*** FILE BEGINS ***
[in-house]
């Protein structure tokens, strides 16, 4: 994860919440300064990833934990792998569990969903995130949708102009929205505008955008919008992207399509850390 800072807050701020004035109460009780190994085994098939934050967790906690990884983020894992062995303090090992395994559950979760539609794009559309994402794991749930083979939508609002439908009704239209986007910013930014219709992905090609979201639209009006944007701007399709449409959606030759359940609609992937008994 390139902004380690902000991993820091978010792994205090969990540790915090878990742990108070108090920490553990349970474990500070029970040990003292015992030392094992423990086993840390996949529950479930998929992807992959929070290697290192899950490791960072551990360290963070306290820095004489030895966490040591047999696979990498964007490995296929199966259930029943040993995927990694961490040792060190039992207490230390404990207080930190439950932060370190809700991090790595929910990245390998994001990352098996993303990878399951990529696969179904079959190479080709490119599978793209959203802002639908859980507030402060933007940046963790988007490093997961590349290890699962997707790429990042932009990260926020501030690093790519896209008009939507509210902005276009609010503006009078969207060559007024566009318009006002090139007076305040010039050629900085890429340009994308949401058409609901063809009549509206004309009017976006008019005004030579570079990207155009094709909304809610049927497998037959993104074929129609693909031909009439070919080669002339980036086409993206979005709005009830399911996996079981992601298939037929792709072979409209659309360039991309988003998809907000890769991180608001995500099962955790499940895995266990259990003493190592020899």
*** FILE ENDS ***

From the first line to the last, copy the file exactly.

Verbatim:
[in-house]
């Protein structure tokens, strides 16, 4: 994860919440300064990833934990792998569990969903995130949708102009929205505008955008919008992207399509850390 800072807050701020004035109460009780190994085994098939934050967790906690990884983020894992062995303090090992395994559950979760539609794009559309994402794991749930083979939508609002439908009704239209986007910013930014219709992905090609979201639209009006944007701007399709449409959606030759359940609609992937008994 390139902004380690902000991993820091978010792994205090969990540790915090878990742990108070108090920490553990349970474990500070029970040990003292015992030392094992423990086993840390996949529950479930998929992807992959929070290697290192899950490791960072551990360290963070306290820095004489030895966490040591047999696979990498964007490995296929199966259930029943040993995927990694961490040792060190039992207490230390404990207080930190439950932060370190809700991090790595929910990245390998994001990352098996993303990878399951990529696969179904079959190479080709490119599978793209959203802002639908859980507030402060933007940046963790988007490093997961590349290890699962997707790429990042932009990260926020501030690093790519896209008009939507509210902005276009609010503006009078969207060559007024566009318009006002090139007076305040010039050629900085890429340009994308949401058409609901063809009549509206004309009017976006008019005004030579570079990207155009094709909304809610049927497998037959993104074929129609693909031909009439070919080669002339980036086409993206979005709005009830399911996996079981992601298939037929792709072979409209659309360039991309988003998809907000890769991180608001995500099962955790499940895995266990259990003493190592020899």